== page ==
By JOHN T. BENNETT
Uh oh. No one wants their prized recipe — the very cornerstone of their success or strategy — revealed. But that’s just what some of the Pentagon’s closet congressional allies have done.
Perhaps calling what the House and Senate Appropriations defense subcommittees have done a “reveal” is overstating things a wee bit. So let’s just say that the panels have hidden the Pentagon’s secret budget sauce in plain sight.
The first glimpse into a big reason — despite warnings from Pentagon officials, hawkish lawmakers and industry executives — that the sky never quite falls for the US defense sector came last month. It was buried way down at the bottom of a House Appropriations defense subcommittee summary of its 2015 Pentagon appropriations bill.
“The bill reflects common-sense decisions to save taxpayer dollars where possible in areas that will not affect the safety or success of our troops and missions,” the subcommittee stated. “Some of these savings include: $547 million for favorable foreign currency fluctuations, $592 million for overestimation of civilian personnel costs, and $965 million in savings from rescissions of unused prior-year funding.”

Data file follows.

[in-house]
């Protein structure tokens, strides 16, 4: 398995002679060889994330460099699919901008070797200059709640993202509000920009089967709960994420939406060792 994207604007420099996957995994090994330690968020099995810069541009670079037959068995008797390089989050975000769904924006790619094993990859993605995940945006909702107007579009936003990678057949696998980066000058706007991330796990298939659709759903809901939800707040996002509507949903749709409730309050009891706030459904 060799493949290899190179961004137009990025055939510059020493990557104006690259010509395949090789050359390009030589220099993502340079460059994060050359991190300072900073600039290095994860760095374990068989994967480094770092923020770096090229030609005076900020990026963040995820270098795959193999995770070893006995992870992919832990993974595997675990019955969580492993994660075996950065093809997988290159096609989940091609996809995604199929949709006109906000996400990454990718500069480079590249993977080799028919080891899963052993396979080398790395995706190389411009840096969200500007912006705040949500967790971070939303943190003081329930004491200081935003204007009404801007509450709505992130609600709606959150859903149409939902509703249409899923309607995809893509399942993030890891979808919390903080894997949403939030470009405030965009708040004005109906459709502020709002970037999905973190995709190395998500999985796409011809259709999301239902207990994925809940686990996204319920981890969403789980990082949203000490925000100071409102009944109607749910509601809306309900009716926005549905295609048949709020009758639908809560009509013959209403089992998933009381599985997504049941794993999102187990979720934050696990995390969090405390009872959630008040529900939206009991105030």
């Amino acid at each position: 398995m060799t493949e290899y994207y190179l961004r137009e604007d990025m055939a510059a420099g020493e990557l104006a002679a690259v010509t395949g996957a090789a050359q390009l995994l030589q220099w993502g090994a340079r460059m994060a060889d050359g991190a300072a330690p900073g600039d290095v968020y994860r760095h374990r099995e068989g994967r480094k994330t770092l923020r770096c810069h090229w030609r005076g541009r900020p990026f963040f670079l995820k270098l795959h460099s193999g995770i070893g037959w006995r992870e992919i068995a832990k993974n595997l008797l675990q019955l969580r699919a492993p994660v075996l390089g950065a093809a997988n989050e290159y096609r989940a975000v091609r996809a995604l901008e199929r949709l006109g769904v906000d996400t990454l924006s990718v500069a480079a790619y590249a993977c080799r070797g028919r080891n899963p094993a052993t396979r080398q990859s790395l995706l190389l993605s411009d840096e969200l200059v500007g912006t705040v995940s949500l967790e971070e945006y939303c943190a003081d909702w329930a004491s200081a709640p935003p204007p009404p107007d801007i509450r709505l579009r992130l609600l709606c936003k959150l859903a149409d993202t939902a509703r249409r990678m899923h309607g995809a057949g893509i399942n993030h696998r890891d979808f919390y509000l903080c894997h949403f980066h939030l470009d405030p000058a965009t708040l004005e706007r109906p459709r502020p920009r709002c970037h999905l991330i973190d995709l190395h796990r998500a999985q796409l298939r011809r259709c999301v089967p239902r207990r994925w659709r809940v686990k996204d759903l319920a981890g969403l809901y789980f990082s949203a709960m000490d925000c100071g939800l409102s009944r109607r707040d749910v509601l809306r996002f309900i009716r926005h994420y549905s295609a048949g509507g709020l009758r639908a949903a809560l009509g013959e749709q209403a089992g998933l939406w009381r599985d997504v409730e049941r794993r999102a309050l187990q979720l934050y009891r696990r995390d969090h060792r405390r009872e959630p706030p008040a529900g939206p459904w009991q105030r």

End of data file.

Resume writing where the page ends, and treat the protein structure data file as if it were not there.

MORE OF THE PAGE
Those funding totals were essentially freed up and used for other things, such as keeping alive weapon systems the Pentagon wanted to retire to cut costs.
The pro-defense subcommittee was nice enough to not total its “savings.”
It comes to $2.1 billion.
But that’s chump change, folks.
The Senate’s Appropriations defense subcommittee will see that $2.1 billion and raise it — by a whopping $9.6 billion.
That’s billion, with a B, in taxpayer-funded wiggle room — despite what many Republicans and Democrats have called a federal budget “crisis.”
“The bill eliminates billions in wasteful, unnecessary and duplicative funding across all branches,” according to a July 15 SACD summary document of its version of the military spending bill. Instead of relying on across-the-board reductions, the bill proposes 517 specific cuts to programs and redirects some of the approximately $11.7 billion in savings to higher priorities.”
Let’s focus just on the words that both subcommittees used to explain how they kept the sky from falling.
Overestimation. Fluctuations. Unused. Unnecessary. Duplicative.
What the appropriators did reveal is just how much budgetary wiggle room is baked into the Pentagon’s budget each and every year. Tens of billions of dollars, in fact.
I asked a former pro-defense Hill aide last week whether, even with sequestration, there’s plenty of money in the defense budget to buy weapon systems — and even develop new ones.
“Absolutely,” the source replied. “It’s just in the wrong places.”
The Pentagon is allowed by the White House and Congress to “overestimate” and use unrealistic figures in building its annual spending plan. This practice artificially inflates the annual topline figure, meaning there’s money baked in to dull sequestration’s impact — and line industry executives’ pockets.
Behold the secret sauce.
The sky may never fall.